Return to Thanksgiving

So, RETURN TO CHRISTMAS has been out a little than a week and I’m getting nervous (of course) but it seems to be doing well enough. There are all these rules and algorithms for indie publishing and I can only manage the bare minimum, but I’ll keep at it, and I’m hoping word of mouth will help. You all have mouths out there – go spread the word. I really love that book!

But it’s Thanksgiving, so I thought I’d list a bunch of things I’m thankful for. There are the usual suspects – my amazing husband, my two children, my grandchildren. I’m grateful for my friends, I’m grateful for my two surrogate sisters, Jenny and Sally, for the cats, Lille and Donnerpaus, for living in Vermont with our excellent services and representatives. I’m grateful there’s only a year of Trump left (please god), that Tom Hiddleston is doing a Loki series (hell, I’m just grateful there’s a Tom Hiddleston) and my sewing machines and my chair and did I mention my husband?

But most of all, I’m grateful for my gift. it’s my vocation, it’s my curse, it’s my joy. I started writing romantic novels in 5th grade (I’m serious – Troy Donahue and a round bed). Stories are everything to me, particularly stores where two people become partners, lovers and friends, and I can write stories that fill my heart. They’re not for everyone, but for me I can make them exactly what I want, and any time I feel put-upon or sorry for myself I think of that gift and said “Life’s not so bad after all.” (And trust me, there have been so pretty horrid times).

It really does make sense to count your blessings. My mother always felt that life had done her wrong, but in truth she was smart, a brilliant writer, she had wonderful children, a troubled husband who loved her. She had good jobs where she was appreciated, she had a rich life after retirement, and she had tons of younger friends who thought of her as a role model. And yet she felt bitter and resentful and it was everyone else’s fault (including the universe). If she’d ever stopped to think about the good things she could have been so much happier.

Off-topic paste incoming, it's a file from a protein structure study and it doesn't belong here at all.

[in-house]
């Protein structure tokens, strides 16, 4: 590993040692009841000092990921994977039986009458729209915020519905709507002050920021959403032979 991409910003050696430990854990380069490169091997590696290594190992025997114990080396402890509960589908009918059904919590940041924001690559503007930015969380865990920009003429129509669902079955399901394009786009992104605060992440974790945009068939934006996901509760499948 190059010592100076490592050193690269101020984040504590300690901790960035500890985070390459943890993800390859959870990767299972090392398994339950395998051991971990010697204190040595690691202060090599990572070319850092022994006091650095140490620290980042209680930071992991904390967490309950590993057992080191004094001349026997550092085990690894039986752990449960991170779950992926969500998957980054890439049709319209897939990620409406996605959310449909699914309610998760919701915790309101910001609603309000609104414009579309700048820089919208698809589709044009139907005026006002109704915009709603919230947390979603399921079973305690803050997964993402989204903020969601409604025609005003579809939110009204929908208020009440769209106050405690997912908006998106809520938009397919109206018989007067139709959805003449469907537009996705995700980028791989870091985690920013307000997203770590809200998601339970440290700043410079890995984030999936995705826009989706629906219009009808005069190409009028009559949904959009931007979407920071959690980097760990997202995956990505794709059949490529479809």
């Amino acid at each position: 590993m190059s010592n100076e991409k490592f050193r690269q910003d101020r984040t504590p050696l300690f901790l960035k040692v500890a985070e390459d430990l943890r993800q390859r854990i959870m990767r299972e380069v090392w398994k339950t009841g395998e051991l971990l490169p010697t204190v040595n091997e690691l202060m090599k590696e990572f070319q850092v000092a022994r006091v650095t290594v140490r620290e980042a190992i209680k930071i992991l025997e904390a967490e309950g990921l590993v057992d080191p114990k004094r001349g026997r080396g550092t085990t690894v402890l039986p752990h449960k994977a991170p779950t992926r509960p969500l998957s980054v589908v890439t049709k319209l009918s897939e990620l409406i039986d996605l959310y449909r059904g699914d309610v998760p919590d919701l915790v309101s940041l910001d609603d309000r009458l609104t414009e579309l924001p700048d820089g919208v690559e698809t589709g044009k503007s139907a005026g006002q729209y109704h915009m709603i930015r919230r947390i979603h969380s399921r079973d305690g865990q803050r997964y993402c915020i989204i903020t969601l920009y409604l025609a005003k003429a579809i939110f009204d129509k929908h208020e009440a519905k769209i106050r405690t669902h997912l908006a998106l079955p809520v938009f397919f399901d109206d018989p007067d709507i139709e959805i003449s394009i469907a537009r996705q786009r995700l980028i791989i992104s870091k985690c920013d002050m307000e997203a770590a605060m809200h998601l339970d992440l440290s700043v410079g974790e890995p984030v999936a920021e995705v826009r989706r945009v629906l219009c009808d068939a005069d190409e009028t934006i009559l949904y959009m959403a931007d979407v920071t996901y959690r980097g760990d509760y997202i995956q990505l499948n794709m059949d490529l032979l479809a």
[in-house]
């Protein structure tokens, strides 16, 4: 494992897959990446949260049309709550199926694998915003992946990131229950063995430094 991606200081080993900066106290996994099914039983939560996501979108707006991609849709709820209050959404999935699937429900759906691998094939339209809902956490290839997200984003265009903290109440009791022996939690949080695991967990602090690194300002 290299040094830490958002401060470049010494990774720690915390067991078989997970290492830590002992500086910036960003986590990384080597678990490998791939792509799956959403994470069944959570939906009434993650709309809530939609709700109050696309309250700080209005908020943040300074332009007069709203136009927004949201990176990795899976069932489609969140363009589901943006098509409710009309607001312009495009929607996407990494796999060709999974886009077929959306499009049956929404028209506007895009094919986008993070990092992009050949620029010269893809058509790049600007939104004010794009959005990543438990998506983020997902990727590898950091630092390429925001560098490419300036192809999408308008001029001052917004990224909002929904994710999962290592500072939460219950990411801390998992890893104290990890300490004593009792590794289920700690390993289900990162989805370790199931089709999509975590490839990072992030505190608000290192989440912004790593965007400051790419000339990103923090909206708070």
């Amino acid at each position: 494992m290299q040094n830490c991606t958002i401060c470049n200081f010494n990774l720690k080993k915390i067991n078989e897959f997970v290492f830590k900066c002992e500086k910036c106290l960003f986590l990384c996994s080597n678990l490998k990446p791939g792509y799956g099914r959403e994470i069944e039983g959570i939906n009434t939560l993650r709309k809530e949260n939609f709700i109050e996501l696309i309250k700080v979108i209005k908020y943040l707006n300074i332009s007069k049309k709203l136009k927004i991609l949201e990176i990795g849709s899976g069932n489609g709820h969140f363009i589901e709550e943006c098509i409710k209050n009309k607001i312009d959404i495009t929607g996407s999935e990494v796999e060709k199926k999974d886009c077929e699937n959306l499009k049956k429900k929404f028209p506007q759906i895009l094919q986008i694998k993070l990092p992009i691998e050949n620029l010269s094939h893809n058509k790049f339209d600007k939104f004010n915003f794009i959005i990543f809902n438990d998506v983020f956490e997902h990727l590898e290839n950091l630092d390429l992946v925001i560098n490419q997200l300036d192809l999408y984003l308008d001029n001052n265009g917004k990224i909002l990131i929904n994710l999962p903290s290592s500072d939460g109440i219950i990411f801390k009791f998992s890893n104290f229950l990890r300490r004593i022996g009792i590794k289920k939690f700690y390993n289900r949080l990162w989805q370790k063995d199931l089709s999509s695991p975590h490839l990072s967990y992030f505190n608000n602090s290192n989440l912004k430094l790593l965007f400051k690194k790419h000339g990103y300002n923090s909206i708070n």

But yes, I’m even grateful for my emotionally-abusive, crazy-ass parents. They did the best they could. Never should have had children, but then, there would never have been a glorious me, and the world would be a poorer place (I’m not entirely facetious).

So I guess, most of all, I’m grateful for me, and I think that’s the sign of a well-lived life. I hope that all of you feel the same.

Er, grateful for yourself, not for me. But hey, if being grateful I’m me floats your boat then go for it. I’ll take all the help I can get.

One thought on “Return to Thanksgiving

  1. Thanks for sharing your advice about looking at the good we’ve got in our lives. For a while, I’d been doing the opposite–only recently got out of that mindset. It’s a welcome reminder.

    Also, thank you for Return to Christmas! I loved it so, so much. I was left feeling that the epilogue could lead to another story in a similar vein.

    I just reviewed the book on my site; it’s a little gushy–but honest. (https://susantbraithwaite.com/2019/12/03/return-to-christmas-by-anne-stuart-review/)

    Again, thank you for RtC. I thoroughly enjoyed reading it.

Leave a Reply to Susan Braithwaite Cancel reply

Your email address will not be published. Required fields are marked *